Henan Overview

Home to three of China's seven ancient capitals, Henan's history is as convoluted and rich as the silt-laden Yellow River that carves its way through the fertile loess plains from which Chinese civilization first emerged.

The river gives Henan both its name ("south of the river") and a legacy that reaches back through the millenia. The Chinese refer to the river and its plain as the "cradle of Chinese civilization"; it's here where many believe the first dynasty rose along with core features of Chinese culture that endure to this day. Indeed, the Erlitou archaeological site near Henan's Luoyang provides much evidence that the legendary Xia Dynasty (ca. 2100-1600 BC) was a reality.

For discerning tourists, Henan can be incredible value, especially if you're a Chinese history buff. While many may hear "ancient Chinese history" and immediately think "Great Wall," "Forbidden City" and "Terracotta Army," Henan goes just as deep—much deeper, in fact.

From the Longmen Caves and their Buddhist artifacts to the mysterious Shang oracle bones, from the holy Taoist mountains of Song Shan to China's oldest Buddhist temple, Baima Si (White Horse Temple), Henan is treasure house of Chinese history. And though tourism is booming, crowds are generally much smaller and prices lower than at the mass tourism destinations cultivated in other parts of the country.

Henan has a modern history too, of course, having grown into China's most populous province during the 20th century with over 100 million inhabitants who are now as dependent on industry for their measure of prosperity as their ancestors were on farming and the flood-prone Yellow River.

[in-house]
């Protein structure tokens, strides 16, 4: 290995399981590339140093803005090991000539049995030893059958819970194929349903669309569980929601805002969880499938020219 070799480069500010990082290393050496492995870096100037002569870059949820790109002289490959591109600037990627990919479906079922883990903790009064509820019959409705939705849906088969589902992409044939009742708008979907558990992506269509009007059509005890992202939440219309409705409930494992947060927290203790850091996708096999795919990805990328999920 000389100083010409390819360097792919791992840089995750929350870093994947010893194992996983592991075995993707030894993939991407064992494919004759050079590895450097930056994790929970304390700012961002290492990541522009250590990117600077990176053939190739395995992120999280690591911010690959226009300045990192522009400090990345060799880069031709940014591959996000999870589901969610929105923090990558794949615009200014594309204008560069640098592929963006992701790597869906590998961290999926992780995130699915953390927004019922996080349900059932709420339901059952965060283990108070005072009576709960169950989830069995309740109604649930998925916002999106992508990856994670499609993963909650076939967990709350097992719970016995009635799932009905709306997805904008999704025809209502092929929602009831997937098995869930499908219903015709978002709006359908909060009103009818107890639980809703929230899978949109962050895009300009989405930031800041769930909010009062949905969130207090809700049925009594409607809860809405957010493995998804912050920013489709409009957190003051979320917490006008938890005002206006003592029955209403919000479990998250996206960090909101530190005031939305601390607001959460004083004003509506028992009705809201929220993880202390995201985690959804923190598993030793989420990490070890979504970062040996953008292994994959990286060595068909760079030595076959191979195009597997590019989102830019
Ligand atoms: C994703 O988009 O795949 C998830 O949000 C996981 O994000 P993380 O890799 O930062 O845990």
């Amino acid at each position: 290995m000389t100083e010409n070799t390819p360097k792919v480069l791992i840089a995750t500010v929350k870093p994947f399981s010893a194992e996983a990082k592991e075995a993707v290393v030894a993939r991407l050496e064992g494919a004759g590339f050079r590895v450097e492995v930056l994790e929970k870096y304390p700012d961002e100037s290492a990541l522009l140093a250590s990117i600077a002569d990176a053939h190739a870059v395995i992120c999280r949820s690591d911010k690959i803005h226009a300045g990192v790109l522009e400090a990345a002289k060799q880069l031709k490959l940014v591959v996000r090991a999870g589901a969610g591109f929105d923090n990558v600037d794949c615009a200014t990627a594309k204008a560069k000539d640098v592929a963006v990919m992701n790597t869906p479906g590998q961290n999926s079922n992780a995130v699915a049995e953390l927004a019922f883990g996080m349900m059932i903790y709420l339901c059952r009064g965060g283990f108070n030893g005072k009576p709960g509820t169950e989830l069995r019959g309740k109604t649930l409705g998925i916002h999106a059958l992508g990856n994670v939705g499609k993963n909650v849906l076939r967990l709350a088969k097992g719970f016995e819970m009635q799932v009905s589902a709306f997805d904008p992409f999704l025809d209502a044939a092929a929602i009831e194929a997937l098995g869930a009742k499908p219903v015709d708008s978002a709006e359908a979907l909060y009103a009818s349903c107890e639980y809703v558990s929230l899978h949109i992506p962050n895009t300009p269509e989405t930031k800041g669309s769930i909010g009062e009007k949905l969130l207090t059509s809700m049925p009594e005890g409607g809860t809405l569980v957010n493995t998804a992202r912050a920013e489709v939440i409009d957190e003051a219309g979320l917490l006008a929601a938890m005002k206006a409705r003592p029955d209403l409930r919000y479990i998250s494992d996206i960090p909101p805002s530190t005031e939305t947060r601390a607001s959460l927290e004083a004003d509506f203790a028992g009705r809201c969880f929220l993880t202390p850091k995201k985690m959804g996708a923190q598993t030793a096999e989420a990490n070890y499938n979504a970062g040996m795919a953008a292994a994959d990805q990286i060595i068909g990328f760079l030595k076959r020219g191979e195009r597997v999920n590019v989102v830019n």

Tourism is booming in the ancient capitals Kaifeng, and throughout Henan new roads, airports and rail upgrades are making exploration easier than ever. Still, development remains several steps behind that of eastern seaboard China and Beijing, which can be a blessing in disguise, making for a mellower feel, slower pace and great deals for travelers.

Zhengzhou—itself site of an ancient dynastic seat and now the provincial capital—is Henan’s most modern city and serves as an excellent place to start an exploration of Henan, starting with the outstanding Henan Provincial Museum.

Anyang is the site of China's Shang Dynasty (ca. 1600 BC-1046 BC) capital of Yin and source of many of the oracle bones and bronze relics from which archaeologists have pieced together key chapters in the story of ancient China.

More recent historical Henan attractions include the legendary Shaolin Temple, the traces of the Kaifeng Jewish community, the remote southern English-colonial mountain retreat of Jigong Shan, and one of People's Republic's early industrial triumphs, the Red Flag Canal.

Help us keep our Henan guide up to date by adding your own experiences, Henan travel tips, Henan photos and insights to ChinaTravel.net!

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